Checklist dramatically improves safety of bedside tracheostomy

Key clinical point: A multidisciplinary checklist before percutaneous bedside tracheostomy can improve adverse event rates and overall safety.

Major finding: The overall adverse procedural event rate declined from 14.7% to 3.2% post checklist (P = .014).

Data source: Analysis of 247 patients who underwent percutaneous tracheostomy.

Disclosures: Dr. Hazelton and his coauthors reported having no financial disclosures.




LAKE BUENA VISTA, FLA. – Use of a multidisciplinary safety checklist prior to all bedside bronchoscopy-guided percutaneous tracheostomies was independently associated with a dramatic reduction in adverse procedural events, a study showed.

After adjustment for age, vitals, tracheostomy risk factors, and ICU duration after the procedure, multivariable logistic regression determined that no other factor – not age, baseline heart rate, baseline oxygen saturation, or difficult airway status – was significant against adverse procedural events except use of the checklist (odds ratio, 5.85; P = .022

Overall, in the postchecklist group, 3.2% experienced adverse events, compared with 14.7% in the prechecklist group.

Dr. Joshua Hazelton Patrice Wendling/Frontline Medical News
Dr. Joshua Hazelton

“We feel this checklist could be used by other institutions with similar success and also could be modified for other invasive bedside procedures,” lead study author Dr. Joshua Hazelton said at the annual scientific assembly of the Eastern Association for the Surgery of Trauma (EAST).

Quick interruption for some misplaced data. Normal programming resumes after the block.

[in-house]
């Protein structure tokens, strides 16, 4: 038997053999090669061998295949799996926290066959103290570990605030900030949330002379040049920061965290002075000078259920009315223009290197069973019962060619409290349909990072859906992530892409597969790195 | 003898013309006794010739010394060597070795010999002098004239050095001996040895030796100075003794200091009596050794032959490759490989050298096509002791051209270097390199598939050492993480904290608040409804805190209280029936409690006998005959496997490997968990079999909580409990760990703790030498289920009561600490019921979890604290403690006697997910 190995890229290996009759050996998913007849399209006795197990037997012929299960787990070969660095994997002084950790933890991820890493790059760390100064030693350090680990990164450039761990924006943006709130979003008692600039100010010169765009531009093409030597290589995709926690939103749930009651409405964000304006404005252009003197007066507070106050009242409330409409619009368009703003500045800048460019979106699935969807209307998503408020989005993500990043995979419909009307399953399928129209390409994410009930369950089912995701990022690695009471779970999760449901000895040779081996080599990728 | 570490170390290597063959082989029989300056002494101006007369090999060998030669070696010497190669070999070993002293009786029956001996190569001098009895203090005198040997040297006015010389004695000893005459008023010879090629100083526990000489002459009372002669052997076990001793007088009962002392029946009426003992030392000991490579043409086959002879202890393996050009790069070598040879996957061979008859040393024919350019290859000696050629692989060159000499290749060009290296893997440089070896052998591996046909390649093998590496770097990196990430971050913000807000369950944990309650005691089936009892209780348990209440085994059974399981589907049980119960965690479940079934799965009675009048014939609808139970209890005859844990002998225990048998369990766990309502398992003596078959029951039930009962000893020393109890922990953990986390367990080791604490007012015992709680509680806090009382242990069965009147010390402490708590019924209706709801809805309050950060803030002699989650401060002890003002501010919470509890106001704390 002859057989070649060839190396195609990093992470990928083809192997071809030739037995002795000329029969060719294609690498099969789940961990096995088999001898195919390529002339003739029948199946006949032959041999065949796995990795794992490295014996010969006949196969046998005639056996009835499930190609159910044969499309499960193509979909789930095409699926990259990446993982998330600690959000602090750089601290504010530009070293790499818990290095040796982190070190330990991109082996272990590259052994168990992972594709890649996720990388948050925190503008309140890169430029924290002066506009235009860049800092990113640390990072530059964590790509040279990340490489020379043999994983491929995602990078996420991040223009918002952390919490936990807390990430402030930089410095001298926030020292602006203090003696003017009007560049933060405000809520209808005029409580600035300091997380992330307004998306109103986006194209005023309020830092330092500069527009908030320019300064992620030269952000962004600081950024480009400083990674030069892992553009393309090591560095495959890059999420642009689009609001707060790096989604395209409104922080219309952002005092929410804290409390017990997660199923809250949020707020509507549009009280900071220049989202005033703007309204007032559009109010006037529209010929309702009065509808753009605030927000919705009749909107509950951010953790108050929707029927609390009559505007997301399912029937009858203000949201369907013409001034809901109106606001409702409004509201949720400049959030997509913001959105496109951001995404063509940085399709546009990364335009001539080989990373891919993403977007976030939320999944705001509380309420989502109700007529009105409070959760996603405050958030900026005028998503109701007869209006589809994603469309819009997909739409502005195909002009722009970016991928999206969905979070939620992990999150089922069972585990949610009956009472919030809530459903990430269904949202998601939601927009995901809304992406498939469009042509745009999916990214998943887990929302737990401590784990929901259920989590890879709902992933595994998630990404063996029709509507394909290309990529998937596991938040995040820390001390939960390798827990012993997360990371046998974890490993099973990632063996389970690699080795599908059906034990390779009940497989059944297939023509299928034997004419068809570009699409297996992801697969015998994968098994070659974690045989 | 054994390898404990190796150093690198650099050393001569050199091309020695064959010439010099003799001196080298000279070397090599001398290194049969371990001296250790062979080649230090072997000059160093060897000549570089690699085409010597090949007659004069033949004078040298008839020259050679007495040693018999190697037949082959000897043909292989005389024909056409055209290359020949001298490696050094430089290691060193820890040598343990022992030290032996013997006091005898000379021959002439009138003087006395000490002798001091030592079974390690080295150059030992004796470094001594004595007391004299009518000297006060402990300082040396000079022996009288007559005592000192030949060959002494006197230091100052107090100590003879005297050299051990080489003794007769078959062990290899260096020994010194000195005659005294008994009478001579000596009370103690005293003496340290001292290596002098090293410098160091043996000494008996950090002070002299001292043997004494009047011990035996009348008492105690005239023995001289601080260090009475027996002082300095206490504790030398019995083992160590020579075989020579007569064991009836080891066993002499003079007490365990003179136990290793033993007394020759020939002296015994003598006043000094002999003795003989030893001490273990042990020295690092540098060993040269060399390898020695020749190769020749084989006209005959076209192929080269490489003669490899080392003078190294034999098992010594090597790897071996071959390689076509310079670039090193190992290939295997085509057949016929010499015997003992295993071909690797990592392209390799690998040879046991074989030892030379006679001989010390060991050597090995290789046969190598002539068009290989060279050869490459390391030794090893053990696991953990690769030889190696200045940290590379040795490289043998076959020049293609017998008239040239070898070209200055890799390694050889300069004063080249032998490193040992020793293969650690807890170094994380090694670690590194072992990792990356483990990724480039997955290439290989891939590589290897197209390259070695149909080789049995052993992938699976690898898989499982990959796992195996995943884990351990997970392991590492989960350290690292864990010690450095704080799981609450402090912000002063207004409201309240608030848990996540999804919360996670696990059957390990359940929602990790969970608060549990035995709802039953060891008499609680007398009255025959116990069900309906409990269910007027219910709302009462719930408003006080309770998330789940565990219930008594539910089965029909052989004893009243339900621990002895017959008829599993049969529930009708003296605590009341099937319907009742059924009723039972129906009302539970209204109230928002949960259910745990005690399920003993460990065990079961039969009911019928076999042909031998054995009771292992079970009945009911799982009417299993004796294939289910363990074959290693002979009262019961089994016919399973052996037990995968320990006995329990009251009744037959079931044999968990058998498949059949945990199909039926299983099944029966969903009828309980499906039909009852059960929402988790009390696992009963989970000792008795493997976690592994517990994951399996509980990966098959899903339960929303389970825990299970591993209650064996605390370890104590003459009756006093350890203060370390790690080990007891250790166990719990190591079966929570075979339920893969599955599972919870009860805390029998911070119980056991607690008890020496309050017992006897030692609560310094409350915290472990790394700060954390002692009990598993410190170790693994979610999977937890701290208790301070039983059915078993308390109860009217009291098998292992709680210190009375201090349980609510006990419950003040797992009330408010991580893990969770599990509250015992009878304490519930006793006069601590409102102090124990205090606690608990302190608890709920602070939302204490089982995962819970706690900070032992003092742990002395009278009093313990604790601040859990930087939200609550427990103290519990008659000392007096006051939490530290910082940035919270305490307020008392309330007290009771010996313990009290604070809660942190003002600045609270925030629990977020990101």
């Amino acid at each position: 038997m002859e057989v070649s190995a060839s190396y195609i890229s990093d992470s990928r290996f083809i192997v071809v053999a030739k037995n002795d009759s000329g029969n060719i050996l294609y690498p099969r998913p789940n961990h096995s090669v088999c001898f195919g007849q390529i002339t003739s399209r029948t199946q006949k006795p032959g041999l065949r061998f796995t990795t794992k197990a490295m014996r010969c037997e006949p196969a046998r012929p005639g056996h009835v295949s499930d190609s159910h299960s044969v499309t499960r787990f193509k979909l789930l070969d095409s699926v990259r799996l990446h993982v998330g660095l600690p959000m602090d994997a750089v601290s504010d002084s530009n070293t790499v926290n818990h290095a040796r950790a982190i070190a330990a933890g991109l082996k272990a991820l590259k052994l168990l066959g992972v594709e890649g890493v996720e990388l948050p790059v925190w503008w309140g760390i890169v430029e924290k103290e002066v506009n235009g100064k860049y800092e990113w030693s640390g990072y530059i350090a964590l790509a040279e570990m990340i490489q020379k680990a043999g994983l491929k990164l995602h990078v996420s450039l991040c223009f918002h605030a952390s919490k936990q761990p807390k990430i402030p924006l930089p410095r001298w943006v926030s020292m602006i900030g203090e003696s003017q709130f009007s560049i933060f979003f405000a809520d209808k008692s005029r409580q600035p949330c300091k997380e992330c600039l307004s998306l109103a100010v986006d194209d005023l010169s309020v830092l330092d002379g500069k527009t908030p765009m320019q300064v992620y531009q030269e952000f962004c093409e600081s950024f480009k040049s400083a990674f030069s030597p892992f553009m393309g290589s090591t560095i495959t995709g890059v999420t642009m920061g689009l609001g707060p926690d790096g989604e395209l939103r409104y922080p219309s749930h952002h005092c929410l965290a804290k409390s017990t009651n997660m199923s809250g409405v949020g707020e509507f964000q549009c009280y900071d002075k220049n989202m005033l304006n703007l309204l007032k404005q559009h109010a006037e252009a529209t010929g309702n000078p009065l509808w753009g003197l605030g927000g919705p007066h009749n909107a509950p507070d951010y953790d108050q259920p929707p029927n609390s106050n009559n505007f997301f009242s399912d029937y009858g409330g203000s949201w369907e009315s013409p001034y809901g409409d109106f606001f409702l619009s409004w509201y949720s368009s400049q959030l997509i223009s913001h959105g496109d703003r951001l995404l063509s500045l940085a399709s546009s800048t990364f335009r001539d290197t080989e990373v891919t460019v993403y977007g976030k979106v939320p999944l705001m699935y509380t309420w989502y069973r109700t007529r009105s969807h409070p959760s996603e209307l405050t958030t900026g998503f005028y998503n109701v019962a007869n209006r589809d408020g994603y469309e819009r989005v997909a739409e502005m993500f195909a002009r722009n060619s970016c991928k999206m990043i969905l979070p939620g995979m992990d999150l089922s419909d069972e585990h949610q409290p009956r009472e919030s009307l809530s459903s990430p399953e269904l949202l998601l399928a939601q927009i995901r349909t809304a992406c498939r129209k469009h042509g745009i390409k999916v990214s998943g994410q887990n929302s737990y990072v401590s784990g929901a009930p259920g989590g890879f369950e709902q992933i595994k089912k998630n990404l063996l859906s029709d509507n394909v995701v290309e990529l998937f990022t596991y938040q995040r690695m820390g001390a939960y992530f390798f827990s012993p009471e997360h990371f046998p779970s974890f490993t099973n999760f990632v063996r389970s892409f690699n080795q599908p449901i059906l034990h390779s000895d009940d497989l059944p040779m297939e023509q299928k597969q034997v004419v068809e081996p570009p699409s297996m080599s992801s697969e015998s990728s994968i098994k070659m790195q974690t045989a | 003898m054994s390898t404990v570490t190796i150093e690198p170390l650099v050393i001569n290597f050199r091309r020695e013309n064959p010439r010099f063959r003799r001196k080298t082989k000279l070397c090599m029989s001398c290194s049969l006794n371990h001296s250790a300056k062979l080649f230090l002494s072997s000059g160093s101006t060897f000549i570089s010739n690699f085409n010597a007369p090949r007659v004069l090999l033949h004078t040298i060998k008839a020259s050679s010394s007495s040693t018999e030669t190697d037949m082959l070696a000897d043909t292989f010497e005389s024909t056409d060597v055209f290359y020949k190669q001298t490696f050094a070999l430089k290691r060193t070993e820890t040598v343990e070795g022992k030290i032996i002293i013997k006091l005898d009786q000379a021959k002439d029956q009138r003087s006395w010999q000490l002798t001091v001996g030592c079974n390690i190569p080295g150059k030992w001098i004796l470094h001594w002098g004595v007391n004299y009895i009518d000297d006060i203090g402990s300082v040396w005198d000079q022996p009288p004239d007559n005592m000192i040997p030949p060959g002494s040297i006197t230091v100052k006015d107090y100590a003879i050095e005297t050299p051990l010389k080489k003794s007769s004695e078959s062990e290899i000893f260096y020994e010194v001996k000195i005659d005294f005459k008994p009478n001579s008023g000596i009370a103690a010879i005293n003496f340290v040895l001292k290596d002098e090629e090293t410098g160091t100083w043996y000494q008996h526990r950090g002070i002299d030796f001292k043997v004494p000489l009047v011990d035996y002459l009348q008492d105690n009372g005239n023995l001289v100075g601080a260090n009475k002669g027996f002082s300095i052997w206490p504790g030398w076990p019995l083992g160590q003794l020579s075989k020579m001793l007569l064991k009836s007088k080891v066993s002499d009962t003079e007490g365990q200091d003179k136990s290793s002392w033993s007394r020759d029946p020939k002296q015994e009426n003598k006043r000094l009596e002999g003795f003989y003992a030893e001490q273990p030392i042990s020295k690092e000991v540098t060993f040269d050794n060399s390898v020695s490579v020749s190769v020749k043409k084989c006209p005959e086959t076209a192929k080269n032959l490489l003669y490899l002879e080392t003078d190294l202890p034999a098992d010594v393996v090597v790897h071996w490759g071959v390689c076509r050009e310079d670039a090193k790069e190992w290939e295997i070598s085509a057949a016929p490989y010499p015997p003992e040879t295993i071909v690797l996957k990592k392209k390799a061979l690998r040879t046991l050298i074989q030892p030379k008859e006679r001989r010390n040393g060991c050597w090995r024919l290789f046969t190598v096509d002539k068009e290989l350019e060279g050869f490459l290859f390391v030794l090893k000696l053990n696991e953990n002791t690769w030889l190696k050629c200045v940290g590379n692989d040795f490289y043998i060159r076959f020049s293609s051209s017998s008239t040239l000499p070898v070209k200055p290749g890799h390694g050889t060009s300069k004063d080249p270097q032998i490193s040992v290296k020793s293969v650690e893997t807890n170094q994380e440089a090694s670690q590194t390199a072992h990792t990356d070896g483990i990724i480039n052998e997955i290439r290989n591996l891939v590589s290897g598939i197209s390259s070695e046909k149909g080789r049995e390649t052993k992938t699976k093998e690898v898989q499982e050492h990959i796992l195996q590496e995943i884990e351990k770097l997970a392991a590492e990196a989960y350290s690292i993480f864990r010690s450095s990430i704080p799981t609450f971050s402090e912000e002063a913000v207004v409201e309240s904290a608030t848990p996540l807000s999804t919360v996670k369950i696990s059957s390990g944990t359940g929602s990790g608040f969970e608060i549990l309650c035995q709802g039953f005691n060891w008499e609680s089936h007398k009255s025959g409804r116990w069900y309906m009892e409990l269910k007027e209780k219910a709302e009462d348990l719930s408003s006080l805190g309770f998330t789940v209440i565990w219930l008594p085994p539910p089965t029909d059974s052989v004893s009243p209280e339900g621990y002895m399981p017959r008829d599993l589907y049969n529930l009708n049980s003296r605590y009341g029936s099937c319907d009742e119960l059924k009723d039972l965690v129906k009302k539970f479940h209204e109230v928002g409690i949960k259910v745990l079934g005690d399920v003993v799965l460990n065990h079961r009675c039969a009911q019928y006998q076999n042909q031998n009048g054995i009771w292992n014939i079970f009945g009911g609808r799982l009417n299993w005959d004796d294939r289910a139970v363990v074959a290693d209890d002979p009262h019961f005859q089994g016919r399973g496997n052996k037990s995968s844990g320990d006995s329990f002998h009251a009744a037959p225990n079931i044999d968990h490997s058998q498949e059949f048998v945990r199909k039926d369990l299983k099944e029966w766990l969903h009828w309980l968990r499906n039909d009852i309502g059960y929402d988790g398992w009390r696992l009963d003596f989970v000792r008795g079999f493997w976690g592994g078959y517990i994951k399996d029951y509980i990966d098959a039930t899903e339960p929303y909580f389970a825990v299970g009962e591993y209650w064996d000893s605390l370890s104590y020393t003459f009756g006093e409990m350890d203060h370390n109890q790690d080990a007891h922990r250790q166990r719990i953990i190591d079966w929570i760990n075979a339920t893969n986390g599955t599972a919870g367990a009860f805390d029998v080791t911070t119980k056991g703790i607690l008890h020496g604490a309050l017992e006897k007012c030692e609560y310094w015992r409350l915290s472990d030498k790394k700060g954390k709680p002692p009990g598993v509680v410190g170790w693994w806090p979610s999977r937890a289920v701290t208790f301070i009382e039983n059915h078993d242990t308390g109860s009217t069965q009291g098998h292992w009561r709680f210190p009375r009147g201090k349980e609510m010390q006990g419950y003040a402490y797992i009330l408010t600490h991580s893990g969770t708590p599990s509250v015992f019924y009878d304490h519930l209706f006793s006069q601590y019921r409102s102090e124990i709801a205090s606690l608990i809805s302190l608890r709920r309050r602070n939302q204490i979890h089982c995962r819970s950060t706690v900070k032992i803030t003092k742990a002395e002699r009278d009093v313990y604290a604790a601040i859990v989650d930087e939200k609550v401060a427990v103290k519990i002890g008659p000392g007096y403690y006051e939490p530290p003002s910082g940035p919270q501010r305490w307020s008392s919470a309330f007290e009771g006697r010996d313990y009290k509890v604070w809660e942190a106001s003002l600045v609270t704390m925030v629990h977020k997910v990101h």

Bedside bronchoscopy-guided percutaneous tracheostomies (BBPT) are safe, yet like many bedside procedures are seldom subject to the same safety checklists and timeout processes that have become standard in the operating room, he observed. When asked specifically how the checklist improved safety, Dr. Hazelton said the multidisciplinary aspect of the checklist distills a sense of ownership in every team member. A significant amount of evidence published on the benefits of World Health Organization checklists also shows checklists improve communication and empower members to speak up if something doesn’t feel right.

“Most of all, the checklist helped to focus the team on a procedure that really has very little margin of error,” he said. “As we do more of these procedures, I think the tendency for the entire team can be to look at these procedures as almost routine, and certainly with an airway procedure, I don’t think you should look at it as a routine thing.”

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